Emily Wells Remembers S.F. As 'Pure Blissed-Out Romance,' Plays Saturday at Slim's
Live, though, you get to watch it all come together at once, whether she's flying solo (sometimes there are goggles) or backed by drums and upright bass. She plays some notes, records them, accompanies them, sings a phrase or two, twiddles some knobs, amplifies some thrift-store noisemakers, and suddenly you're following her through this creaking, claustrophobic world of sweet melodies and sinister intentions. You trust her, but only because she's leading the way. "All the live looping is like a sporting event, or keeping the first take of every recording," she explains in her bio. "I could fall off the balance beam... which makes it all so much more exciting." Adds one YouTube commenter: "I love how she always looks like she's making love when she's playing music."
Lucky for us: the formerly L.A.-based Wells is stopping through San Francisco, a town dear to her heart, to wrap up her farewell to the West Coast before she moves to New York. Accompanied by drummer Sam Halterman and bassist Joey Reina, and supported by Valerie Orth and Kindness & Lies, she'll be making it happen at Slim's this Saturday. If you ask nicely, she might even play "Juicy." We spoke with Wells for a few thoughts on her favorite things San Francisco and what to expect from her next.
What prompted this tour?
We wanted to do it because (a) we love the west coast and the people who have been coming out to give us love for these last couple of years, and (b) we just finished a new record and wanted to birth these songs live -- feel 'em out in the live context, get tight. It's been so fun thus far playing the new material.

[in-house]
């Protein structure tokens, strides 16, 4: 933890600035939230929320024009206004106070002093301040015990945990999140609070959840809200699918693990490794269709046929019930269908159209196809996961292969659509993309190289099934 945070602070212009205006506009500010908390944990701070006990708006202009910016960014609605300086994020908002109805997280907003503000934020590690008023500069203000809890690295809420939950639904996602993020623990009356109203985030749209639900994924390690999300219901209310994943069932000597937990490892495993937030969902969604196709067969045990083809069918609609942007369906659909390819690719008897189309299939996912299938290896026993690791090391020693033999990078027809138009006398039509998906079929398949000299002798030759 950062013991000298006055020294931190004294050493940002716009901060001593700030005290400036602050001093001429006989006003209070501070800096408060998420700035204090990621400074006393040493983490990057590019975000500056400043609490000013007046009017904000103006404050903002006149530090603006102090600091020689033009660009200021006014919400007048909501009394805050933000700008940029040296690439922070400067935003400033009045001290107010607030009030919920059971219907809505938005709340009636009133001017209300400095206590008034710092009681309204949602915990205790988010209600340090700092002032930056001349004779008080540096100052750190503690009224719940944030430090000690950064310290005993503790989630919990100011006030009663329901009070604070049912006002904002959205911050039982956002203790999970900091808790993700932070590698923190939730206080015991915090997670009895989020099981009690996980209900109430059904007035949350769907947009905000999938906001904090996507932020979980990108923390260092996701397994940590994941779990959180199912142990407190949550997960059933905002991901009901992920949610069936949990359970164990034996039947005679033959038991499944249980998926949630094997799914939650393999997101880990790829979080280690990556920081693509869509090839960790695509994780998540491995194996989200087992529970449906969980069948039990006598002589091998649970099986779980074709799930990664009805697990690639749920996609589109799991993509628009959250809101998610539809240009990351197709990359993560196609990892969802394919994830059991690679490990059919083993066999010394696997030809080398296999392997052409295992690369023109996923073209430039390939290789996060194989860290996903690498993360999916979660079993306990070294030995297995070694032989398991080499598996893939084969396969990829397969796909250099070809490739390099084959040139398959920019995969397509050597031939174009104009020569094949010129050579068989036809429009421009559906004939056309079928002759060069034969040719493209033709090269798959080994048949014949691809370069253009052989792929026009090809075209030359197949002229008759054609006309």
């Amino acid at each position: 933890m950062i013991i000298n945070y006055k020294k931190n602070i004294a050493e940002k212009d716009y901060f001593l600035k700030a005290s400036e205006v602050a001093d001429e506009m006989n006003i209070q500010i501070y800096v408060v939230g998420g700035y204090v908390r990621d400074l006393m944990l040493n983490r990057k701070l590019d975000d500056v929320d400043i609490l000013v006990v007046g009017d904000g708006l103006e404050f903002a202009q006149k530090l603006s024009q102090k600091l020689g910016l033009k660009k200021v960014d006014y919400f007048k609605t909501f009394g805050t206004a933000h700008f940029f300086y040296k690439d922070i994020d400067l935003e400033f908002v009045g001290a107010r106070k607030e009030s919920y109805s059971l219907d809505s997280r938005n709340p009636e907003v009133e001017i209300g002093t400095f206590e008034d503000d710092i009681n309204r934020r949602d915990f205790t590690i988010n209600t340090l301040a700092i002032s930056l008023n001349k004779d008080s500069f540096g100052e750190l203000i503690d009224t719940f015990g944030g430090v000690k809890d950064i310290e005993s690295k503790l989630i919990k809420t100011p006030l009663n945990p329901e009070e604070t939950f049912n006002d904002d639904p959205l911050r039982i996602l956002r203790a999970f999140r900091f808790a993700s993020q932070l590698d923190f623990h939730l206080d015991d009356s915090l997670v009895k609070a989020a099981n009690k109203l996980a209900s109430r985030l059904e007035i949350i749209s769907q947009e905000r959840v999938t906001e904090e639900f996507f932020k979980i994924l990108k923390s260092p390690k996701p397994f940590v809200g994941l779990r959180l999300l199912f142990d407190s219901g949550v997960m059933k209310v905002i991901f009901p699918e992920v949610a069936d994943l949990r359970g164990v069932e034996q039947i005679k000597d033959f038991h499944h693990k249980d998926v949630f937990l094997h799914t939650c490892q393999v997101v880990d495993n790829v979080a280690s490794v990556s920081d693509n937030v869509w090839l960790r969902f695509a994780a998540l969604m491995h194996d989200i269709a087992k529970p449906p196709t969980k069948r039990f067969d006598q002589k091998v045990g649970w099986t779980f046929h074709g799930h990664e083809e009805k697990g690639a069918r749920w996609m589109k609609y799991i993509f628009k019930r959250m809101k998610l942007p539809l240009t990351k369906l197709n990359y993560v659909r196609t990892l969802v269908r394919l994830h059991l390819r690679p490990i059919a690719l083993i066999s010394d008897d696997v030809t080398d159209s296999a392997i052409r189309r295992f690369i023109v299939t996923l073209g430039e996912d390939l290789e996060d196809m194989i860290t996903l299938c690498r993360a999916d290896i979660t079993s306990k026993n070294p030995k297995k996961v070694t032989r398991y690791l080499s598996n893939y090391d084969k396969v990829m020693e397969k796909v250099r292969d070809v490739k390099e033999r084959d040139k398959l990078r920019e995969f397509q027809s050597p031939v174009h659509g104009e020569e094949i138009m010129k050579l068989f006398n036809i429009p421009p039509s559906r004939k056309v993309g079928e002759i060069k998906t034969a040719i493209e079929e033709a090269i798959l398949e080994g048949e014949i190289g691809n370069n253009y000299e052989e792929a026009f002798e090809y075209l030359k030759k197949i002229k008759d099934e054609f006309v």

What can the audience expect?
New songs, a few old ones, dirty jokes, and to move their hips ... or at least their heads.
What inspired "Take It Easy San Francisco"?
I spent a lovely weekend in San Francisco a couple years ago. It was pure blissed-out romance -- park the car, walk all over town, Chinatown and the BART and North Beach -- and it felt so good. Driving back to Los Angeles, something fell from its sacred place the closer we got to the city. I had a longing in me for that sweet simple weekend...
What are your favorite places to go while here?
I made a record in S.F. this past year with Dan the Automator for our new band, Pillow Fight. Being a San Francisco native, he showed me a new side of the city and an appreciation particularly for its food and restaurants: tacos in the Mission, sushi at Yoshi's, etc. Delicious.
What are some good and bad memories of performing here?
Believe it or not, I busked on the streets of San Francisco for at least a month when I was 19. It was a wild adventure, but scary, and so hand-to-mouth... on the other hand, the last show I did was at Café du Nord, and I remember starting the set feeling strange. A couple songs in I was at a fork in the road -- so tired I could curl up for a nap right there on stage. I looked into the lights and the faces and got a bolt, took the right turn, and boy was the rest of the set full of life with all of us there together.
Would you say your sound has a geographic influence?
Absolutely. I moved to Topanga Canyon last year with pretty much the sole purpose of making a record. I had lived on the east side of L.A. for years, and the work, both writing and recording, was drastically influenced by living in the relative middle of nowhere, on a horse ranch with a waterfall not 20 feet from the back porch. My feet got to stompin' and I'd leave the back door open when the tape was rolling and let the sounds of the night seep in.
Well, there are two finished records on the horizon. My record with the trio -- the fantastic and brilliant Sam Halterman and Joey Reina -- is called Mama, and the Pillow Fight record will be released early next year as well. Lots of touring in my future with both projects!